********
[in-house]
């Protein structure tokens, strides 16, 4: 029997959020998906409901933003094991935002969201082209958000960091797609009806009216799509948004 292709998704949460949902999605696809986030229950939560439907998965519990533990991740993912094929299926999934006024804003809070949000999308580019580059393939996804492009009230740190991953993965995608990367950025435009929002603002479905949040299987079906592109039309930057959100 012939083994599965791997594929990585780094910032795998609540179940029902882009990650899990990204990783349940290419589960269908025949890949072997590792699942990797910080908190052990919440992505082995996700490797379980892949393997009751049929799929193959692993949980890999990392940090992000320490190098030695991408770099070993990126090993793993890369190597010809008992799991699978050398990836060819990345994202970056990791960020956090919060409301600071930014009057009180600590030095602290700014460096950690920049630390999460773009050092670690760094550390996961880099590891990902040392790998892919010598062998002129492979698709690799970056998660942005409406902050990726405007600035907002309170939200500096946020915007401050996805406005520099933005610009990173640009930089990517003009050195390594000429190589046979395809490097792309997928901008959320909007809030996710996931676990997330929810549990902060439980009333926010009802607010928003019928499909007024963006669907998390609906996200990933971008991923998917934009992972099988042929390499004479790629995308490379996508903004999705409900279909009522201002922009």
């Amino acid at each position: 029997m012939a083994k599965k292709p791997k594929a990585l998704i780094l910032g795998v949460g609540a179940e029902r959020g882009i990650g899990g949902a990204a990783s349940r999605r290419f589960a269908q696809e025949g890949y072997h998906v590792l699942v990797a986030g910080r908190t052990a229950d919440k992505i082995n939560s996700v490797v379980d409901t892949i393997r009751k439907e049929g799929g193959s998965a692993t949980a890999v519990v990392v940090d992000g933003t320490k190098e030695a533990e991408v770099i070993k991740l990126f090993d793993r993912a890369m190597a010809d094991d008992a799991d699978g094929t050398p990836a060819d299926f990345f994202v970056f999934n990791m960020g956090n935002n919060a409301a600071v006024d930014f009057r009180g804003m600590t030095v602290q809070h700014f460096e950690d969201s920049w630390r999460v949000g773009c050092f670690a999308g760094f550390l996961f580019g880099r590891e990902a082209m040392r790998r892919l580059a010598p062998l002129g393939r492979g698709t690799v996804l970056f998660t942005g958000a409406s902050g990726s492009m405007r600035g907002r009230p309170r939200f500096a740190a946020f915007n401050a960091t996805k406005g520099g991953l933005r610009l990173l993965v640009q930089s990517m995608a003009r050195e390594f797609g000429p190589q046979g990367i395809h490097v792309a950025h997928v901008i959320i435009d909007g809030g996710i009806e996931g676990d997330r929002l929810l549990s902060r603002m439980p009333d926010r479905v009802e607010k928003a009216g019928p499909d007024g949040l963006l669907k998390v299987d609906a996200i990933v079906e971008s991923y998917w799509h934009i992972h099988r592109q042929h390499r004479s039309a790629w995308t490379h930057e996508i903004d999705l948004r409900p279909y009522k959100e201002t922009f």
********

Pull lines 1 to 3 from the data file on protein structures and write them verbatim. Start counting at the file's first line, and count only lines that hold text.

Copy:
[in-house]
């Protein structure tokens, strides 16, 4: 029997959020998906409901933003094991935002969201082209958000960091797609009806009216799509948004 292709998704949460949902999605696809986030229950939560439907998965519990533990991740993912094929299926999934006024804003809070949000999308580019580059393939996804492009009230740190991953993965995608990367950025435009929002603002479905949040299987079906592109039309930057959100 012939083994599965791997594929990585780094910032795998609540179940029902882009990650899990990204990783349940290419589960269908025949890949072997590792699942990797910080908190052990919440992505082995996700490797379980892949393997009751049929799929193959692993949980890999990392940090992000320490190098030695991408770099070993990126090993793993890369190597010809008992799991699978050398990836060819990345994202970056990791960020956090919060409301600071930014009057009180600590030095602290700014460096950690920049630390999460773009050092670690760094550390996961880099590891990902040392790998892919010598062998002129492979698709690799970056998660942005409406902050990726405007600035907002309170939200500096946020915007401050996805406005520099933005610009990173640009930089990517003009050195390594000429190589046979395809490097792309997928901008959320909007809030996710996931676990997330929810549990902060439980009333926010009802607010928003019928499909007024963006669907998390609906996200990933971008991923998917934009992972099988042929390499004479790629995308490379996508903004999705409900279909009522201002922009």
């Amino acid at each position: 029997m012939a083994k599965k292709p791997k594929a990585l998704i780094l910032g795998v949460g609540a179940e029902r959020g882009i990650g899990g949902a990204a990783s349940r999605r290419f589960a269908q696809e025949g890949y072997h998906v590792l699942v990797a986030g910080r908190t052990a229950d919440k992505i082995n939560s996700v490797v379980d409901t892949i393997r009751k439907e049929g799929g193959s998965a692993t949980a890999v519990v990392v940090d992000g933003t320490k190098e030695a533990e991408v770099i070993k991740l990126f090993d793993r993912a890369m190597a010809d094991d008992a799991d699978g094929t050398p990836a060819d299926f990345f994202v970056f999934n990791m960020g956090n935002n919060a409301a600071v006024d930014f009057r009180g804003m600590t030095v602290q809070h700014f460096e950690d969201s920049w630390r999460v949000g773009c050092f670690a999308g760094f550390l996961f580019g880099r590891e990902a082209m040392r790998r892919l580059a010598p062998l002129g393939r492979g698709t690799v996804l970056f998660t942005g958000a409406s902050g990726s492009m405007r600035g907002r009230p309170r939200f500096a740190a946020f915007n401050a960091t996805k406005g520099g991953l933005r610009l990173l993965v640009q930089s990517m995608a003009r050195e390594f797609g000429p190589q046979g990367i395809h490097v792309a950025h997928v901008i959320i435009d909007g809030g996710i009806e996931g676990d997330r929002l929810l549990s902060r603002m439980p009333d926010r479905v009802e607010k928003a009216g019928p499909d007024g949040l963006l669907k998390v299987d609906a996200i990933v079906e971008s991923y998917w799509h934009i992972h099988r592109q042929h390499r004479s039309a790629w995308t490379h930057e996508i903004d999705l948004r409900p279909y009522k959100e201002t922009f």